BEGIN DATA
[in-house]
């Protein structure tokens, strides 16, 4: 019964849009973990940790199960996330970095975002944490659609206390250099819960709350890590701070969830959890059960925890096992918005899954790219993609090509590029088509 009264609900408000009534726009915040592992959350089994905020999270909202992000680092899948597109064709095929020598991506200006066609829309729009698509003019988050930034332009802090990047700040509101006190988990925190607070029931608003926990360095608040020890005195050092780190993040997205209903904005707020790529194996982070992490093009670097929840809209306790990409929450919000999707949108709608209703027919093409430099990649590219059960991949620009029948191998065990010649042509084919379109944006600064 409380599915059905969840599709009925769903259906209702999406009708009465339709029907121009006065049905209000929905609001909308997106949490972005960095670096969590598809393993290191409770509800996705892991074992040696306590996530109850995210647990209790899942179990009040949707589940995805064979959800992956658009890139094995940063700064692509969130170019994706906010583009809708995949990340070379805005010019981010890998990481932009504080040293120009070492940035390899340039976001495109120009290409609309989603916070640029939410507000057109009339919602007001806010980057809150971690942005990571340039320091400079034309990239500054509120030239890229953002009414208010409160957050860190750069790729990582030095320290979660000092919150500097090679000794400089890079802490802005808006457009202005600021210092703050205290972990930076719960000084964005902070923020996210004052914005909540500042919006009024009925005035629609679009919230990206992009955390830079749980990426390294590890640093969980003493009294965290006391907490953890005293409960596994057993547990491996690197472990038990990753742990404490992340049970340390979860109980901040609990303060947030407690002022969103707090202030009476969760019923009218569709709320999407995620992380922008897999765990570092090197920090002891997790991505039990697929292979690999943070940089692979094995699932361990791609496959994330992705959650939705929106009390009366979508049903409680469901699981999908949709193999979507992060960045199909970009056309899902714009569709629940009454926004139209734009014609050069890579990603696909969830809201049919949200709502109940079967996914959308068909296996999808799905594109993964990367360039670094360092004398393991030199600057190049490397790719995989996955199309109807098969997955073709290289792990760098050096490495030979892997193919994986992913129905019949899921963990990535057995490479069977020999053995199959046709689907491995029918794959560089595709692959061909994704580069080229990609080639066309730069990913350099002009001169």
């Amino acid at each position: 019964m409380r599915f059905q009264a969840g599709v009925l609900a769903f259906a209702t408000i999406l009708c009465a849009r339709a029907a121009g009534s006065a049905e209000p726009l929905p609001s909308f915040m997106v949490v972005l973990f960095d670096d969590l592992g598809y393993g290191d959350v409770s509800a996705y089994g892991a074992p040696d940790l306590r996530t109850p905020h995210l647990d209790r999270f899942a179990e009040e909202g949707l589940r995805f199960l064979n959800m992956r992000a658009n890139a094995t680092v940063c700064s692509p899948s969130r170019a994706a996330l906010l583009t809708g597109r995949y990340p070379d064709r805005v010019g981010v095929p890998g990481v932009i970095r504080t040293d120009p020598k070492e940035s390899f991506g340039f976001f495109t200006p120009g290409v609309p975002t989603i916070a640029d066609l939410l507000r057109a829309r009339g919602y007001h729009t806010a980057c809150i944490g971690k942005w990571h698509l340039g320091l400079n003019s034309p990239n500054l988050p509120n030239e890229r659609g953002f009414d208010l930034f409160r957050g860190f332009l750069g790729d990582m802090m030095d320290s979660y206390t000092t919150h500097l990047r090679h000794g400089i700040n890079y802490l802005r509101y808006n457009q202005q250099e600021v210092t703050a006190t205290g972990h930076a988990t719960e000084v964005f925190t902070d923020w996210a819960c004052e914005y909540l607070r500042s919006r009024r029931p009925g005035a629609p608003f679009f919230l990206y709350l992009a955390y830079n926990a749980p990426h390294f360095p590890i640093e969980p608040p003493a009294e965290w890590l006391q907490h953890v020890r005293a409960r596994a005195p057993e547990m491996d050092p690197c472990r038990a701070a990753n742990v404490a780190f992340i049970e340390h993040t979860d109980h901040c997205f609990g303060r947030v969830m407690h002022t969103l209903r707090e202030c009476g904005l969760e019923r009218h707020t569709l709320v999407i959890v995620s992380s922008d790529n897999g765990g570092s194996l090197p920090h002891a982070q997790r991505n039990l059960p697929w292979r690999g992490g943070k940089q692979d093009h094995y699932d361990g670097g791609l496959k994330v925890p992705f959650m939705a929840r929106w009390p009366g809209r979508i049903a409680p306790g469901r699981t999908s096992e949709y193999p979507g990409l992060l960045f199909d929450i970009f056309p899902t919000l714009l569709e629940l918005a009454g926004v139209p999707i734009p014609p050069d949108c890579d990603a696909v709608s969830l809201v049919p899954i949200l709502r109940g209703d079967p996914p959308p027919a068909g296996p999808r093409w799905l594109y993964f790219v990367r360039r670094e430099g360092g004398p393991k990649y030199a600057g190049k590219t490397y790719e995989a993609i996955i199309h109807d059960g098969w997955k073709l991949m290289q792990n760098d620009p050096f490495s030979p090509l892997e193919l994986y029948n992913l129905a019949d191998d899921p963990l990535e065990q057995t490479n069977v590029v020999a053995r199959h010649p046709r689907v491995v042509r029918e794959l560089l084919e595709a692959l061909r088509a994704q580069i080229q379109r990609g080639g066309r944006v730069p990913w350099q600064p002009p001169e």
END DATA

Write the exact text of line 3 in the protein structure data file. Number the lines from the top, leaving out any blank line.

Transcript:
């Amino acid at each position: 019964m409380r599915f059905q009264a969840g599709v009925l609900a769903f259906a209702t408000i999406l009708c009465a849009r339709a029907a121009g009534s006065a049905e209000p726009l929905p609001s909308f915040m997106v949490v972005l973990f960095d670096d969590l592992g598809y393993g290191d959350v409770s509800a996705y089994g892991a074992p040696d940790l306590r996530t109850p905020h995210l647990d209790r999270f899942a179990e009040e909202g949707l589940r995805f199960l064979n959800m992956r992000a658009n890139a094995t680092v940063c700064s692509p899948s969130r170019a994706a996330l906010l583009t809708g597109r995949y990340p070379d064709r805005v010019g981010v095929p890998g990481v932009i970095r504080t040293d120009p020598k070492e940035s390899f991506g340039f976001f495109t200006p120009g290409v609309p975002t989603i916070a640029d066609l939410l507000r057109a829309r009339g919602y007001h729009t806010a980057c809150i944490g971690k942005w990571h698509l340039g320091l400079n003019s034309p990239n500054l988050p509120n030239e890229r659609g953002f009414d208010l930034f409160r957050g860190f332009l750069g790729d990582m802090m030095d320290s979660y206390t000092t919150h500097l990047r090679h000794g400089i700040n890079y802490l802005r509101y808006n457009q202005q250099e600021v210092t703050a006190t205290g972990h930076a988990t719960e000084v964005f925190t902070d923020w996210a819960c004052e914005y909540l607070r500042s919006r009024r029931p009925g005035a629609p608003f679009f919230l990206y709350l992009a955390y830079n926990a749980p990426h390294f360095p590890i640093e969980p608040p003493a009294e965290w890590l006391q907490h953890v020890r005293a409960r596994a005195p057993e547990m491996d050092p690197c472990r038990a701070a990753n742990v404490a780190f992340i049970e340390h993040t979860d109980h901040c997205f609990g303060r947030v969830m407690h002022t969103l209903r707090e202030c009476g904005l969760e019923r009218h707020t569709l709320v999407i959890v995620s992380s922008d790529n897999g765990g570092s194996l090197p920090h002891a982070q997790r991505n039990l059960p697929w292979r690999g992490g943070k940089q692979d093009h094995y699932d361990g670097g791609l496959k994330v925890p992705f959650m939705a929840r929106w009390p009366g809209r979508i049903a409680p306790g469901r699981t999908s096992e949709y193999p979507g990409l992060l960045f199909d929450i970009f056309p899902t919000l714009l569709e629940l918005a009454g926004v139209p999707i734009p014609p050069d949108c890579d990603a696909v709608s969830l809201v049919p899954i949200l709502r109940g209703d079967p996914p959308p027919a068909g296996p999808r093409w799905l594109y993964f790219v990367r360039r670094e430099g360092g004398p393991k990649y030199a600057g190049k590219t490397y790719e995989a993609i996955i199309h109807d059960g098969w997955k073709l991949m290289q792990n760098d620009p050096f490495s030979p090509l892997e193919l994986y029948n992913l129905a019949d191998d899921p963990l990535e065990q057995t490479n069977v590029v020999a053995r199959h010649p046709r689907v491995v042509r029918e794959l560089l084919e595709a692959l061909r088509a994704q580069i080229q379109r990609g080639g066309r944006v730069p990913w350099q600064p002009p001169e």